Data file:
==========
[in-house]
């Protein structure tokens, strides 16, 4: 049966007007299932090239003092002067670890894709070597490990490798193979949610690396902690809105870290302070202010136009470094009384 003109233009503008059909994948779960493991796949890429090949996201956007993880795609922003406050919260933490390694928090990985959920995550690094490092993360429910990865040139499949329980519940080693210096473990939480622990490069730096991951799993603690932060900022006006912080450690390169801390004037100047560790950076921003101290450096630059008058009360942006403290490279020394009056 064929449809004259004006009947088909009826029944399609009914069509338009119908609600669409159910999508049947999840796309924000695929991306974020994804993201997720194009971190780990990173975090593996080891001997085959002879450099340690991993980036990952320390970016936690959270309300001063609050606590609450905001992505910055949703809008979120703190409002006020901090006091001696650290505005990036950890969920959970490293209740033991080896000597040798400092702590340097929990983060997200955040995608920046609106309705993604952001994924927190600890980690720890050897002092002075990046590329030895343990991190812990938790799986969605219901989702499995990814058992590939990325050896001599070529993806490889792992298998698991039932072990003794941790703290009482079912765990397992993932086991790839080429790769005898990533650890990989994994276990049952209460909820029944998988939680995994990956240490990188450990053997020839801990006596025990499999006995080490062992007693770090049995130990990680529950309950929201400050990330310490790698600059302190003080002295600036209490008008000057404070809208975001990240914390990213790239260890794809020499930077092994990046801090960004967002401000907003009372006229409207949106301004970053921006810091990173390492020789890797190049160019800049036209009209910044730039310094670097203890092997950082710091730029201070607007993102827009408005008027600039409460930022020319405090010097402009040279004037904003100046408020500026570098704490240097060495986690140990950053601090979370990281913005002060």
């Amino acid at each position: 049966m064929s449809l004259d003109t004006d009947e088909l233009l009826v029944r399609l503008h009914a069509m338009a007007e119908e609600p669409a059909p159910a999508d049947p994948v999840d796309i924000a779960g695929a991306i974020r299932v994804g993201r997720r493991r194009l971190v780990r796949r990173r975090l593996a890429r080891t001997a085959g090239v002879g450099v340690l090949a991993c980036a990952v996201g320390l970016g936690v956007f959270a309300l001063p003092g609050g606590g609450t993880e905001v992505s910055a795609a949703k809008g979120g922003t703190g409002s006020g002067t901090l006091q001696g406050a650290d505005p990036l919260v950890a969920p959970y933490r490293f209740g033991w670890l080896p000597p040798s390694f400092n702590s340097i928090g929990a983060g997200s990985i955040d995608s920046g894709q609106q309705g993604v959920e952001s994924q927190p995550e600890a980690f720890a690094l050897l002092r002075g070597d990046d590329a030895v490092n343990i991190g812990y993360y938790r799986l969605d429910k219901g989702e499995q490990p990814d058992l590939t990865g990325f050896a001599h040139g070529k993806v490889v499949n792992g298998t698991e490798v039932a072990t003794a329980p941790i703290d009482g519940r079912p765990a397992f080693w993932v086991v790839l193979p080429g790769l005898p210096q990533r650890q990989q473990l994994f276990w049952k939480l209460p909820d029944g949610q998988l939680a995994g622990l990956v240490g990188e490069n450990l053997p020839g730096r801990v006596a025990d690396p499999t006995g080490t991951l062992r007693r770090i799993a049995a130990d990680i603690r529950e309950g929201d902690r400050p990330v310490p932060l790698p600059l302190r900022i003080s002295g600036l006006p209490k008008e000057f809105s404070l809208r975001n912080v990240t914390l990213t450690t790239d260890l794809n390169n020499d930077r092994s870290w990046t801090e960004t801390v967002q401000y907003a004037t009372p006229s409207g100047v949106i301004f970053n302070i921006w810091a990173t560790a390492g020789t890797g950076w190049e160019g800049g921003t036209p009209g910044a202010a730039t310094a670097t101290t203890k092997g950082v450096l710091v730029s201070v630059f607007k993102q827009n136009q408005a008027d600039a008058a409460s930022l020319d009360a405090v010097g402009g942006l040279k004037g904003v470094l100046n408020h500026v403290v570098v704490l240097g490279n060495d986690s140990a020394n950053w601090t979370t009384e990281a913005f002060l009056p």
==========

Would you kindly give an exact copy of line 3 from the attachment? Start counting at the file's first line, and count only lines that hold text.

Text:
């Amino acid at each position: 049966m064929s449809l004259d003109t004006d009947e088909l233009l009826v029944r399609l503008h009914a069509m338009a007007e119908e609600p669409a059909p159910a999508d049947p994948v999840d796309i924000a779960g695929a991306i974020r299932v994804g993201r997720r493991r194009l971190v780990r796949r990173r975090l593996a890429r080891t001997a085959g090239v002879g450099v340690l090949a991993c980036a990952v996201g320390l970016g936690v956007f959270a309300l001063p003092g609050g606590g609450t993880e905001v992505s910055a795609a949703k809008g979120g922003t703190g409002s006020g002067t901090l006091q001696g406050a650290d505005p990036l919260v950890a969920p959970y933490r490293f209740g033991w670890l080896p000597p040798s390694f400092n702590s340097i928090g929990a983060g997200s990985i955040d995608s920046g894709q609106q309705g993604v959920e952001s994924q927190p995550e600890a980690f720890a690094l050897l002092r002075g070597d990046d590329a030895v490092n343990i991190g812990y993360y938790r799986l969605d429910k219901g989702e499995q490990p990814d058992l590939t990865g990325f050896a001599h040139g070529k993806v490889v499949n792992g298998t698991e490798v039932a072990t003794a329980p941790i703290d009482g519940r079912p765990a397992f080693w993932v086991v790839l193979p080429g790769l005898p210096q990533r650890q990989q473990l994994f276990w049952k939480l209460p909820d029944g949610q998988l939680a995994g622990l990956v240490g990188e490069n450990l053997p020839g730096r801990v006596a025990d690396p499999t006995g080490t991951l062992r007693r770090i799993a049995a130990d990680i603690r529950e309950g929201d902690r400050p990330v310490p932060l790698p600059l302190r900022i003080s002295g600036l006006p209490k008008e000057f809105s404070l809208r975001n912080v990240t914390l990213t450690t790239d260890l794809n390169n020499d930077r092994s870290w990046t801090e960004t801390v967002q401000y907003a004037t009372p006229s409207g100047v949106i301004f970053n302070i921006w810091a990173t560790a390492g020789t890797g950076w190049e160019g800049g921003t036209p009209g910044a202010a730039t310094a670097t101290t203890k092997g950082v450096l710091v730029s201070v630059f607007k993102q827009n136009q408005a008027d600039a008058a409460s930022l020319d009360a405090v010097g402009g942006l040279k004037g904003v470094l100046n408020h500026v403290v570098v704490l240097g490279n060495d986690s140990a020394n950053w601090t979370t009384e990281a913005f002060l009056p």